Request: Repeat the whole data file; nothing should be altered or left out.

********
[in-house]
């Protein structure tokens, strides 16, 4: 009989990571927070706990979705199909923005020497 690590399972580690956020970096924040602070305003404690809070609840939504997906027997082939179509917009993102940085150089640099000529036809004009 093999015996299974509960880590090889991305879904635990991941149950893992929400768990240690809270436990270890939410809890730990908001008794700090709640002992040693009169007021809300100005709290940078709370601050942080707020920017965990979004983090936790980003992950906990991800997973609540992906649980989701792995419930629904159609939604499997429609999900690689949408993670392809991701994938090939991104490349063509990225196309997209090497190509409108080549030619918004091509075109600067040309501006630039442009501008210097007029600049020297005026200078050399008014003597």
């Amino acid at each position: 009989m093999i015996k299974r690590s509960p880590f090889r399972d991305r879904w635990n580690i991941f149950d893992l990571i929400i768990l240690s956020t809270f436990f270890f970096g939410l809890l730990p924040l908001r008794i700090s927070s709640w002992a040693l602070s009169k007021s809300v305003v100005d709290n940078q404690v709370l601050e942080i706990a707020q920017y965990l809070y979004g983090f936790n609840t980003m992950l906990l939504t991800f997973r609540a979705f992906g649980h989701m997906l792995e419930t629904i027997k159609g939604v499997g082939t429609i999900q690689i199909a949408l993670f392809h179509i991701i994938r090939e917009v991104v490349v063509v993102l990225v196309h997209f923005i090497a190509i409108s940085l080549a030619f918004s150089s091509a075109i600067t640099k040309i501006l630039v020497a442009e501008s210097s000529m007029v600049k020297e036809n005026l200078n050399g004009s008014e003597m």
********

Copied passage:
[in-house]
């Protein structure tokens, strides 16, 4: 009989990571927070706990979705199909923005020497 690590399972580690956020970096924040602070305003404690809070609840939504997906027997082939179509917009993102940085150089640099000529036809004009 093999015996299974509960880590090889991305879904635990991941149950893992929400768990240690809270436990270890939410809890730990908001008794700090709640002992040693009169007021809300100005709290940078709370601050942080707020920017965990979004983090936790980003992950906990991800997973609540992906649980989701792995419930629904159609939604499997429609999900690689949408993670392809991701994938090939991104490349063509990225196309997209090497190509409108080549030619918004091509075109600067040309501006630039442009501008210097007029600049020297005026200078050399008014003597």
């Amino acid at each position: 009989m093999i015996k299974r690590s509960p880590f090889r399972d991305r879904w635990n580690i991941f149950d893992l990571i929400i768990l240690s956020t809270f436990f270890f970096g939410l809890l730990p924040l908001r008794i700090s927070s709640w002992a040693l602070s009169k007021s809300v305003v100005d709290n940078q404690v709370l601050e942080i706990a707020q920017y965990l809070y979004g983090f936790n609840t980003m992950l906990l939504t991800f997973r609540a979705f992906g649980h989701m997906l792995e419930t629904i027997k159609g939604v499997g082939t429609i999900q690689i199909a949408l993670f392809h179509i991701i994938r090939e917009v991104v490349v063509v993102l990225v196309h997209f923005i090497a190509i409108s940085l080549a030619f918004s150089s091509a075109i600067t640099k040309i501006l630039v020497a442009e501008s210097s000529m007029v600049k020297e036809n005026l200078n050399g004009s008014e003597m």